I know I’ve already written one of these, but so much has happened in both Emma’s journey and mine since I wrote my first letter to her that I needed to write something new. This is also felt like the right way to say goodbye to a character who has meant so much to me. If you’re interested in writing a letter like this one to a female character who’s inspired you, this post has all the details about The Fan Mail Project! And if you’ve already written a letter to Emma (or any other character) but want to change any part of it, you can always send me an edited version at firstname.lastname@example.org!
As I watched you and your husband step toward a portal to return home to live a happy life with your growing family, it hit me…
This might be the last thing I ever write about you.
I’ve written thousands of words about you over some of the most tumultuous years of my 20s, and as I approach this last post, I keep thinking about what could possibly sum up the journey we’ve been on together for more than half a decade.
When I started writing about your story, my entire life changed. I wrote things that reflected parts of myself I never imagined showing to the world. As I wrote about your discovery that there is bravery in vulnerability, I became a more vulnerable writer because I wanted to be brave like you. As I wrote about your story, I began to write my own story.
I found myself as I wrote about you finding yourself.
Needless to say, it’s a little intimidating to think of how I can put all that into a proper tribute. But because you taught me that opening your heart is the most heroic thing you can do, I’m going to try.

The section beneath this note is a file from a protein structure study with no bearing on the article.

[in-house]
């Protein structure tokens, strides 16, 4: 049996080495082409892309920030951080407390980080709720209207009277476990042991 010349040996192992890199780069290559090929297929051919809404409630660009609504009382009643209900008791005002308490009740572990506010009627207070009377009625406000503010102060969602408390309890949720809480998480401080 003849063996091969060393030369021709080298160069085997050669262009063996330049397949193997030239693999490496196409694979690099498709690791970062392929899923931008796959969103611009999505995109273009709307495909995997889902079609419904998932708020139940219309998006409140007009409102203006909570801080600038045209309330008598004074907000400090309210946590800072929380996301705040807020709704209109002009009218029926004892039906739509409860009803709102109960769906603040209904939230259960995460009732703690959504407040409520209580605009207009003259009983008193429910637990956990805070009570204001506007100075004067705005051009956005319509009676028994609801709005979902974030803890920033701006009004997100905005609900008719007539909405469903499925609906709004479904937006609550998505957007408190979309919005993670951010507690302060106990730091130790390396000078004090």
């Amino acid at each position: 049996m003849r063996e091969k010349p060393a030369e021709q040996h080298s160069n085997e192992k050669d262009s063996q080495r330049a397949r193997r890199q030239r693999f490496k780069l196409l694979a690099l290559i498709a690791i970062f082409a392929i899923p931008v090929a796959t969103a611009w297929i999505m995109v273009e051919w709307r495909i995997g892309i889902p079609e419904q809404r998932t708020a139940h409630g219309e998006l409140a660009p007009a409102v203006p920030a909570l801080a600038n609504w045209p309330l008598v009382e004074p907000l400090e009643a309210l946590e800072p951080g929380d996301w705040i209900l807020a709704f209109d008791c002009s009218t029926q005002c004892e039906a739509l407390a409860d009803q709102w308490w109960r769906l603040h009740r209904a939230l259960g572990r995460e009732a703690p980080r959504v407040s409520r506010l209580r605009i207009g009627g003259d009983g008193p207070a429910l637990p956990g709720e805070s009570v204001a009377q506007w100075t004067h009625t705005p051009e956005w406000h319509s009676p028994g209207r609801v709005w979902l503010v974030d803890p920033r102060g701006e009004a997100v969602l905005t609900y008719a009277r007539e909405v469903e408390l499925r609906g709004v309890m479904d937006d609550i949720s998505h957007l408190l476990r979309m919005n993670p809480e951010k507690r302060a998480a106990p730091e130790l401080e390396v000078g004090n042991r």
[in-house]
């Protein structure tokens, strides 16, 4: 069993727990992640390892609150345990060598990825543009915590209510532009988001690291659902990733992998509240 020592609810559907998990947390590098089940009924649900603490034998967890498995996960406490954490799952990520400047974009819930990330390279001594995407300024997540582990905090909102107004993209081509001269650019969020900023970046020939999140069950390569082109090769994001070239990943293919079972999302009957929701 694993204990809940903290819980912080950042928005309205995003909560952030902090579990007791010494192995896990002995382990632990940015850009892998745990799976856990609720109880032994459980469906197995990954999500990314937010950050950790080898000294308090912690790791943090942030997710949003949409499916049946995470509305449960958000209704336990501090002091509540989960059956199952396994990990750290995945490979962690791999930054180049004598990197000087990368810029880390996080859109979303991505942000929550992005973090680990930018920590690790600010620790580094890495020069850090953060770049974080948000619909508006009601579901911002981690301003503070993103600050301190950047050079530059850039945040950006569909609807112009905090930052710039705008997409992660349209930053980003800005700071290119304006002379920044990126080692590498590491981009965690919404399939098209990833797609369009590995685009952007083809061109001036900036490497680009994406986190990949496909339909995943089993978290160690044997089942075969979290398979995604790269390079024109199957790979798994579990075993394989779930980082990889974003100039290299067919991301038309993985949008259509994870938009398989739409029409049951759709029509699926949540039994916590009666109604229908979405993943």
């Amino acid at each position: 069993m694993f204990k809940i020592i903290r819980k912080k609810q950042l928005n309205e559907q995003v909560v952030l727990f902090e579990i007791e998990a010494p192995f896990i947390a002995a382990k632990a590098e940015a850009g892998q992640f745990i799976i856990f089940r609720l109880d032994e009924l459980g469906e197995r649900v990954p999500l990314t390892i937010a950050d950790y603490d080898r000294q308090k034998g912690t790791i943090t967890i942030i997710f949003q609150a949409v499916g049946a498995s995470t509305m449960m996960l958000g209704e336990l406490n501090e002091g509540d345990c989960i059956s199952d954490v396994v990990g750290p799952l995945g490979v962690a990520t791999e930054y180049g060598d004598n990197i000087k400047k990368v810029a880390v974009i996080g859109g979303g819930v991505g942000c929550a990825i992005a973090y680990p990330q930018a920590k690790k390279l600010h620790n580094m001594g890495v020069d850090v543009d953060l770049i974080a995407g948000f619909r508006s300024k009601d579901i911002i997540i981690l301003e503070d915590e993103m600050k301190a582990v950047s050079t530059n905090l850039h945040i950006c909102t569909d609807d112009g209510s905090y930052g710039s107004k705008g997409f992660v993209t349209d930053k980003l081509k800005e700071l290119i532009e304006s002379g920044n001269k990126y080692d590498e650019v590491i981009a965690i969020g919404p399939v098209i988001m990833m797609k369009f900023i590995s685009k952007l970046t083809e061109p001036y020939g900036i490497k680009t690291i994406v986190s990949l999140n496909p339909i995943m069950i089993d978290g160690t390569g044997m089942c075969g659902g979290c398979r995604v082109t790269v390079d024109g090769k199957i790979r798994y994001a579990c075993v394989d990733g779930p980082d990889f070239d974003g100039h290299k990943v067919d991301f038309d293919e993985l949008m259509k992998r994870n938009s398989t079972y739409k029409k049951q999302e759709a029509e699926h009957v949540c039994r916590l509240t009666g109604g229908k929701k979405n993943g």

I believe that people are brought into our lives for a reason, and that includes fictional people. You came along exactly when I needed you. I felt stuck. I felt stuck in a job that wasn’t fulfilling, stuck pining for someone who didn’t care about me, stuck in a negative mindset that I thought I had to develop to fit in with the adult world.
I was letting things happen to me. I was letting other people define me. I was letting the negative voices around me and inside me tell me who I was supposed to be.
Then, on a cold New Year’s Day in 2012, I watched you say these words, and my life was never the same:
“People are going to tell you who you are your whole life. You’ve just gotta punch back and say, ‘No, this is who I am.’”
That day, I made a resolution to start a blog that would be filled with the kind of writing I wanted to do, and I started down a path toward finally punching back and telling the world who I am.
I’ll never be able to find the perfect words to say how much watching you learn to define yourself on your terms allowed me to do the same. So I suppose I’ll just say thank you. Thank you for being a work in progress from the first moment we saw you onscreen to the last—forever an imperfect princess, a flawed savior, a hero with hang-ups. You made me feel like I didn’t have to have it all together to be a hero; I could have moments of fear, weakness, and self-doubt and still be strong.